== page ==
American Literature, by Lisel Mueller

Poets and storytellers

move into the vacancies

Edward Hopper left them.

They settle down in blank spaces,


where the light has been scoured and bleached

skull-white, and nothing grows

except absence. Where something is missing,

the man a woman waits for,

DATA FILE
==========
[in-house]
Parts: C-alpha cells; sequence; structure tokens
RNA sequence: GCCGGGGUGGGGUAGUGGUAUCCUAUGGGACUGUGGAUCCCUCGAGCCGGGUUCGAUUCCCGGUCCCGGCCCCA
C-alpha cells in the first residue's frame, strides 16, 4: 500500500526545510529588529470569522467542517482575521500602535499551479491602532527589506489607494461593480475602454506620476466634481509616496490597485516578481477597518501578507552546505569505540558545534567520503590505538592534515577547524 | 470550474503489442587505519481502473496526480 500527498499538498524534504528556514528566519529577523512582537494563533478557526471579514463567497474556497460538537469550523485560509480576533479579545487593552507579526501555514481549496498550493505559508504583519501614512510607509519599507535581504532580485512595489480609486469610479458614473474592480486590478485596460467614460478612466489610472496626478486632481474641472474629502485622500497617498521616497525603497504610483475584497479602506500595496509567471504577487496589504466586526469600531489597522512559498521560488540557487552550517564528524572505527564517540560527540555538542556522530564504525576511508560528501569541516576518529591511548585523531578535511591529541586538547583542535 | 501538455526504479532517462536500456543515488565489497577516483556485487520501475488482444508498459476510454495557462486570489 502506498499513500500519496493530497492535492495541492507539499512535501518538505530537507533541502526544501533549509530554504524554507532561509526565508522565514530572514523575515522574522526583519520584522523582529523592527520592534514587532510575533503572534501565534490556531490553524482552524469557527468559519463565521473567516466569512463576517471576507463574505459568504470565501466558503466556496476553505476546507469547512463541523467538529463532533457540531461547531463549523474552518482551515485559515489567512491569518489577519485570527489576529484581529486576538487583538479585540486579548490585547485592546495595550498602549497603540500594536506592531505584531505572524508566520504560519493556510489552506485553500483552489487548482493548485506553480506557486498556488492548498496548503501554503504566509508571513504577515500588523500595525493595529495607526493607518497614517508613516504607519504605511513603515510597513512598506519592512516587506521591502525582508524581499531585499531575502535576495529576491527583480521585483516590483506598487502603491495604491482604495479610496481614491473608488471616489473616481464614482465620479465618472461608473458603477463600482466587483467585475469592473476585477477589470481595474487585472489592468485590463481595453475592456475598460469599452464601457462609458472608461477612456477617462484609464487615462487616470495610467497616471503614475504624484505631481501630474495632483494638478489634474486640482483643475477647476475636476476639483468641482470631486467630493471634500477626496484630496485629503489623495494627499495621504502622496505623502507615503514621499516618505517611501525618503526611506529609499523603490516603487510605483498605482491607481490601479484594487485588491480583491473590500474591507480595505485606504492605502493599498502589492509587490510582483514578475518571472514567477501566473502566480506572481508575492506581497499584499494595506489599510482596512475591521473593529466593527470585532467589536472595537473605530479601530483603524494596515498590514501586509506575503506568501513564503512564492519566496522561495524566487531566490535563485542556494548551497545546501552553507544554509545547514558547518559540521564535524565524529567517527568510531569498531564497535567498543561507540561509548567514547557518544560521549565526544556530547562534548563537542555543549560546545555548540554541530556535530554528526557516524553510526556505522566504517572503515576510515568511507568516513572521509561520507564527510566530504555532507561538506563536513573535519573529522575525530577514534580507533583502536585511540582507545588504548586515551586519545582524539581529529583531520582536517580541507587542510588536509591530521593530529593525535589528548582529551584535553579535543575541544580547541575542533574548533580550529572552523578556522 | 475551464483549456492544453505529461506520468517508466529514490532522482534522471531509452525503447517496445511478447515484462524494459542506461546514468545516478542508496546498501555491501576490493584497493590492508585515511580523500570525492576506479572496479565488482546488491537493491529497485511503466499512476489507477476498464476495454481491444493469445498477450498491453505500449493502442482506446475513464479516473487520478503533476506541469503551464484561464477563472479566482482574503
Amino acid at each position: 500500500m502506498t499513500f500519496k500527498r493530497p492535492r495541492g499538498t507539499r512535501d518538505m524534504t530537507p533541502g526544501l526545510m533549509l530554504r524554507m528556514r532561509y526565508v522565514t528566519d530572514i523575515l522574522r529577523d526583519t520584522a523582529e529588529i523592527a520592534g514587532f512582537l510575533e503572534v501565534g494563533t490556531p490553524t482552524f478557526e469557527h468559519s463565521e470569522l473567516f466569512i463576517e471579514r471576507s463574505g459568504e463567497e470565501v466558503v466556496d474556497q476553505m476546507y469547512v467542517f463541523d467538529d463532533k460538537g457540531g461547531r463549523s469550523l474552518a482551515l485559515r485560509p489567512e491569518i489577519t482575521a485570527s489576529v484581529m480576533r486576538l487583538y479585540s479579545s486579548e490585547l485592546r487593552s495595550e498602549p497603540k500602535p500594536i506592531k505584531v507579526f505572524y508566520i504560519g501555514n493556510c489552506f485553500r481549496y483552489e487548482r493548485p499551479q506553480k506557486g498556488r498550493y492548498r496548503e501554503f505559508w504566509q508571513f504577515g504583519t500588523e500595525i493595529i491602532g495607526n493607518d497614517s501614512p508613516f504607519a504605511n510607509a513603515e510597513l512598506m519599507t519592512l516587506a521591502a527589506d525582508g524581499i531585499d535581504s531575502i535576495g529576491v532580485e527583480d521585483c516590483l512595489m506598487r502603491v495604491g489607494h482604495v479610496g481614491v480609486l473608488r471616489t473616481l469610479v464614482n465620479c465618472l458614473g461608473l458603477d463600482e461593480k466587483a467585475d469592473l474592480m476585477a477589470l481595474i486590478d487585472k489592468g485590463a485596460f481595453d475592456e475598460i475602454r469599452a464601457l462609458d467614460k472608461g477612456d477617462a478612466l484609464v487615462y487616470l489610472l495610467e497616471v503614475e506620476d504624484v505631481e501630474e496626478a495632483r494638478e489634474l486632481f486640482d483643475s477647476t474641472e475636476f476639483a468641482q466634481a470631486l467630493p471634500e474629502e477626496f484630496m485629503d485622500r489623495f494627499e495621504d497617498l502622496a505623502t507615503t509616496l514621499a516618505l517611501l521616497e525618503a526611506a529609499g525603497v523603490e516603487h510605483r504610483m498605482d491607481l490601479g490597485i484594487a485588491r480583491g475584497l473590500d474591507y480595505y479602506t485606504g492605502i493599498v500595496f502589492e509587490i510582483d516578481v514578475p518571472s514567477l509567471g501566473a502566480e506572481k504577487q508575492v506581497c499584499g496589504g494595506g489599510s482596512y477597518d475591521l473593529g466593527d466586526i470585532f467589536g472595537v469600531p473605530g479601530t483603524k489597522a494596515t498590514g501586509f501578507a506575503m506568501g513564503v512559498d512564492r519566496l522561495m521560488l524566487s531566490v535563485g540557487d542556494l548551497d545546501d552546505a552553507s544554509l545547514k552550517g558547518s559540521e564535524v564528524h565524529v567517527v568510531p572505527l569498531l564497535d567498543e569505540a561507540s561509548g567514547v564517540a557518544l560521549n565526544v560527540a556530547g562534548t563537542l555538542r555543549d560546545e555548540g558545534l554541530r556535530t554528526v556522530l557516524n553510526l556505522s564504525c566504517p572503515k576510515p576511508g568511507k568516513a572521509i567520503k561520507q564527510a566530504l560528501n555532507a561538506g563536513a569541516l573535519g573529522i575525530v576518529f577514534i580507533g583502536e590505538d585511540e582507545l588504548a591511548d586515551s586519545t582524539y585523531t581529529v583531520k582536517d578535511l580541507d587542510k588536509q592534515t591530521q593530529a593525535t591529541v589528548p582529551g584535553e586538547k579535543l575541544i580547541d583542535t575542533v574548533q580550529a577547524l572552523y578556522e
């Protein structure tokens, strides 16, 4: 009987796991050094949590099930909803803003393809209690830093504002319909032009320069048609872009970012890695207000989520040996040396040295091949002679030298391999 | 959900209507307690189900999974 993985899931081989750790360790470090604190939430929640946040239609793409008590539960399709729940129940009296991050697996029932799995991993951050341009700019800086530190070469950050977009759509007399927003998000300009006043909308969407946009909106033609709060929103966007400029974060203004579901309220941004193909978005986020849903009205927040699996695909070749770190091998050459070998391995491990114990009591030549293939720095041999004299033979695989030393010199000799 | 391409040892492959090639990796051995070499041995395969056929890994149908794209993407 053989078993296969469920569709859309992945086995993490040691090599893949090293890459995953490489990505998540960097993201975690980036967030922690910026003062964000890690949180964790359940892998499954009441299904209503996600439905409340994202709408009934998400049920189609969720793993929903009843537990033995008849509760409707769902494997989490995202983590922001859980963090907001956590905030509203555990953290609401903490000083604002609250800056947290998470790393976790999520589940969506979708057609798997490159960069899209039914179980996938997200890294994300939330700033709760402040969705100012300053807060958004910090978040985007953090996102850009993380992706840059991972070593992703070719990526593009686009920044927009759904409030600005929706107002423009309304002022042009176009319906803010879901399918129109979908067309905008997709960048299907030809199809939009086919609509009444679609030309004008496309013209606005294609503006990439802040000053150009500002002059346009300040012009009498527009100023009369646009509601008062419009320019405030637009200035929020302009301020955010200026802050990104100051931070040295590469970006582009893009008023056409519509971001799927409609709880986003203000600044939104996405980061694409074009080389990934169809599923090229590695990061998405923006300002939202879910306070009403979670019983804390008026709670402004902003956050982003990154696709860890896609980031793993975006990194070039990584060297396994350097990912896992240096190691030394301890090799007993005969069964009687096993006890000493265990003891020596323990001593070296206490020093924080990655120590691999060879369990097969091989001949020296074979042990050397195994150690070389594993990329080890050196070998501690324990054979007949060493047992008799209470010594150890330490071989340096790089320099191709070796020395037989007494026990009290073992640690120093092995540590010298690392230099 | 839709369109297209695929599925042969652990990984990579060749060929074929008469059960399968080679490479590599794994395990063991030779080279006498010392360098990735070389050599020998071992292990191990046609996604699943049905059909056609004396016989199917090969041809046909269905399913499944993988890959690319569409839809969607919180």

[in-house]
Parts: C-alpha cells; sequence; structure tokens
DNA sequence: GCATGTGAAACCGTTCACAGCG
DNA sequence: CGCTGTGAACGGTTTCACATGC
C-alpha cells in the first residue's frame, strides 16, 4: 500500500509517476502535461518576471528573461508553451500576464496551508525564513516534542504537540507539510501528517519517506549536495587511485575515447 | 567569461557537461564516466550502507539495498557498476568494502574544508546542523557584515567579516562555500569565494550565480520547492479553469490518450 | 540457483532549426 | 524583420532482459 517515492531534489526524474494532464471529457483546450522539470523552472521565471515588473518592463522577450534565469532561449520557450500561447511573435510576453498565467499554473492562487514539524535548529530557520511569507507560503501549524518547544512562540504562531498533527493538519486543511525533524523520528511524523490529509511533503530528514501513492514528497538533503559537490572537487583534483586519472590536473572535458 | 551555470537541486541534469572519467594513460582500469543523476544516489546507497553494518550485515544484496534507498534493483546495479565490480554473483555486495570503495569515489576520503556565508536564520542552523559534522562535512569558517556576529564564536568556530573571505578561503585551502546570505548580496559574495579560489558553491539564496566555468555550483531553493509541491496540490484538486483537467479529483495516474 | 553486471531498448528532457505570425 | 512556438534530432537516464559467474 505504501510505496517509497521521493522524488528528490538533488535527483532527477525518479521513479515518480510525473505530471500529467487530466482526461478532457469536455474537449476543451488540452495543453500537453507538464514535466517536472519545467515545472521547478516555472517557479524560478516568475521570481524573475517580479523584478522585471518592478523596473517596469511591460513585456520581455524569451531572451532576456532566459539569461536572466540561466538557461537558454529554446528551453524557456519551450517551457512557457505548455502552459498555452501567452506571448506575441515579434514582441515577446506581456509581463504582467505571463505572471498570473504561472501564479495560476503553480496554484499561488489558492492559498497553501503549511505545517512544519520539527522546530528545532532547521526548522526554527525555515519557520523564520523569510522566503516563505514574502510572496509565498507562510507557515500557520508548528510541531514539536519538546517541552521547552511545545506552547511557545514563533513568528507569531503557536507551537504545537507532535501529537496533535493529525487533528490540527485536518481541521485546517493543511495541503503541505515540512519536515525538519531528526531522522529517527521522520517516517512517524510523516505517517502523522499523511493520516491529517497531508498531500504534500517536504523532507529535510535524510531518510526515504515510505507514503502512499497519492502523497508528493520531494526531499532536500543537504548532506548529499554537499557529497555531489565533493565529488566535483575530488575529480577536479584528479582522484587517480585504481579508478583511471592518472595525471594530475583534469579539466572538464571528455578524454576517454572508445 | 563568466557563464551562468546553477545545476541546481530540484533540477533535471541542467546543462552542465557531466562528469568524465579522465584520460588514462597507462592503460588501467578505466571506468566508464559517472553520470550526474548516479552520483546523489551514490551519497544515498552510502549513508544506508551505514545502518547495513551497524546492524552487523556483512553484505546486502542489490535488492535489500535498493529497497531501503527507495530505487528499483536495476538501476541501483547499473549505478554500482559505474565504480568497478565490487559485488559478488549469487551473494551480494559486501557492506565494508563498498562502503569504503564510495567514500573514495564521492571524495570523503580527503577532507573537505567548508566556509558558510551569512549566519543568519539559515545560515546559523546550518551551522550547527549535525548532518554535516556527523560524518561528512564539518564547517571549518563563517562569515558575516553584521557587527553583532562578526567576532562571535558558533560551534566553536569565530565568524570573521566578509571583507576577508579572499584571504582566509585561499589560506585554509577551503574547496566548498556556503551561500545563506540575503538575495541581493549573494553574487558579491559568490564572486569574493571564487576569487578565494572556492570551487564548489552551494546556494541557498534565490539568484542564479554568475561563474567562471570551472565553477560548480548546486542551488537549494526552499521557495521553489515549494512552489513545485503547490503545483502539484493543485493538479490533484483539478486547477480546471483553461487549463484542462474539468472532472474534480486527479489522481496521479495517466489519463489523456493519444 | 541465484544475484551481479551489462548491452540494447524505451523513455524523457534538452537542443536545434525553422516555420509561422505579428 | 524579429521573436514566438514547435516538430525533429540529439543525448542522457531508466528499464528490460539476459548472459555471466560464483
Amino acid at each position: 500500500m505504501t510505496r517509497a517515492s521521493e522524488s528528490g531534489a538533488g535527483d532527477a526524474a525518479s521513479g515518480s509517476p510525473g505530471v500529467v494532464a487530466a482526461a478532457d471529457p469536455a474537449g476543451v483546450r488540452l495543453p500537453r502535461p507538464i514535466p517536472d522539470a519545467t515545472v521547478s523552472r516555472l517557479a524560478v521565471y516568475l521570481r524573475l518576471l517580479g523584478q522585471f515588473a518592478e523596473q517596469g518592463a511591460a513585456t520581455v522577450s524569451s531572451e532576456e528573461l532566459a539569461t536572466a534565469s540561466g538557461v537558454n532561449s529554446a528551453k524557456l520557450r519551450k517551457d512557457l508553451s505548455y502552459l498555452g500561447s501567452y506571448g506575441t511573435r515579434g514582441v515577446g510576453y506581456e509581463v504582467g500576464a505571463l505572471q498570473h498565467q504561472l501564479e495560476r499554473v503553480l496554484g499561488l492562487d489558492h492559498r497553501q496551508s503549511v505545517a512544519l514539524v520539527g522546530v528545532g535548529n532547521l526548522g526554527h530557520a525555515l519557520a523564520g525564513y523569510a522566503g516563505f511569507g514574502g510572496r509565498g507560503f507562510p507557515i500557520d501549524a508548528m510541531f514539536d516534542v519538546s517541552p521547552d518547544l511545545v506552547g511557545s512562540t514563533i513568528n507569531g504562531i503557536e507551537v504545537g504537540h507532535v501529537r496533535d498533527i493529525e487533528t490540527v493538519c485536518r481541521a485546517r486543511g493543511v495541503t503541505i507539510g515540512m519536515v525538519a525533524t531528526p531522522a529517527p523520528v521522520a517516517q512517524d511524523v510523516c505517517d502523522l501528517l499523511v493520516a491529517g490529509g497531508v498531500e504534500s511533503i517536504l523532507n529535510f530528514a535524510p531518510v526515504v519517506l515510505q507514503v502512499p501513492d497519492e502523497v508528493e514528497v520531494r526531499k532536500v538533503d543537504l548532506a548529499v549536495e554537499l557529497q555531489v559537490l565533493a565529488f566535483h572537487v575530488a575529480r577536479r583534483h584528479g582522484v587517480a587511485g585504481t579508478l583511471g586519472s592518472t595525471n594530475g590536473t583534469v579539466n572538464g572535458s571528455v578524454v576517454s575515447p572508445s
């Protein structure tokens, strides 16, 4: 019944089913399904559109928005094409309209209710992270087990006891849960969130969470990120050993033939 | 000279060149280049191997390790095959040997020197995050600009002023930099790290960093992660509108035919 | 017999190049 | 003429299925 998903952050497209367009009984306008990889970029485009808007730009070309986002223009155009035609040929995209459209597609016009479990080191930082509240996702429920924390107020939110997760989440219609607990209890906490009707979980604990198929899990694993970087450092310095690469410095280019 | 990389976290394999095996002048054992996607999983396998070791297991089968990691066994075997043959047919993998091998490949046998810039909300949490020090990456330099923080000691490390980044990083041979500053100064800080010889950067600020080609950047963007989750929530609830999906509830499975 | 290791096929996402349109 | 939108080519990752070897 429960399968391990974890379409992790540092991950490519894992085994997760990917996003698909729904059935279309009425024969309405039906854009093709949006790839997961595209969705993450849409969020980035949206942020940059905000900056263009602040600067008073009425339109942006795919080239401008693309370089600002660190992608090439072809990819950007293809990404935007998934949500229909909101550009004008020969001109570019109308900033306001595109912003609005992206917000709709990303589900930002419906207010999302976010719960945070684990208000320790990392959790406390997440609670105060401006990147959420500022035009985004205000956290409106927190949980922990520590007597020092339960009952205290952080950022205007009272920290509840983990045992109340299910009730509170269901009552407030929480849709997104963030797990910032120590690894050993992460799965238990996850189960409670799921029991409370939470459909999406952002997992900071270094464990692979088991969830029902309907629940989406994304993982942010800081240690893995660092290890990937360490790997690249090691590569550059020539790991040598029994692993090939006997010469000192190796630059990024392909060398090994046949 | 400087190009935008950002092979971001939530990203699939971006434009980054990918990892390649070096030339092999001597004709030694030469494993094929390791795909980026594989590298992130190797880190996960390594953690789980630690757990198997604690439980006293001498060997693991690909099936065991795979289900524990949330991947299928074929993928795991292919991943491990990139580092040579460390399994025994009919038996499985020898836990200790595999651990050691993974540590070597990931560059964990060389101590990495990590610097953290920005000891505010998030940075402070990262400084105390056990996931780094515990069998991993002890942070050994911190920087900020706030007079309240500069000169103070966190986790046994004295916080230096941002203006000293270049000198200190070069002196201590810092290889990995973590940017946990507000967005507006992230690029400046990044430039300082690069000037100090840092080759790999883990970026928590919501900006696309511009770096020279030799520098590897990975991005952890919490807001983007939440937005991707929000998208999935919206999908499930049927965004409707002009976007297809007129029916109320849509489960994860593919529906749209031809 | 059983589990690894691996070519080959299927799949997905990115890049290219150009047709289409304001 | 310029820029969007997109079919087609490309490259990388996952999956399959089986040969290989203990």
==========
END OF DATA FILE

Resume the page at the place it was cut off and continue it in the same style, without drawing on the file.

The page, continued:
or furniture in a room

stripped like a hospital bed

after the patient has died.

Such bereft interiors

are just what they’ve been looking for,

the writers, who come with their baggage

of dowsing rods and dog-eared books,

their uneasy family photographs,


their lumpy beds, their predilection

for starting fires in empty rooms.

From “Alive Together,” by Lisel Mueller (Louisiana State University Press: 223 pp., $23.95). Reprinted by permission. Mueller is the winner of the 1997 Pulitzer Prize in poetry.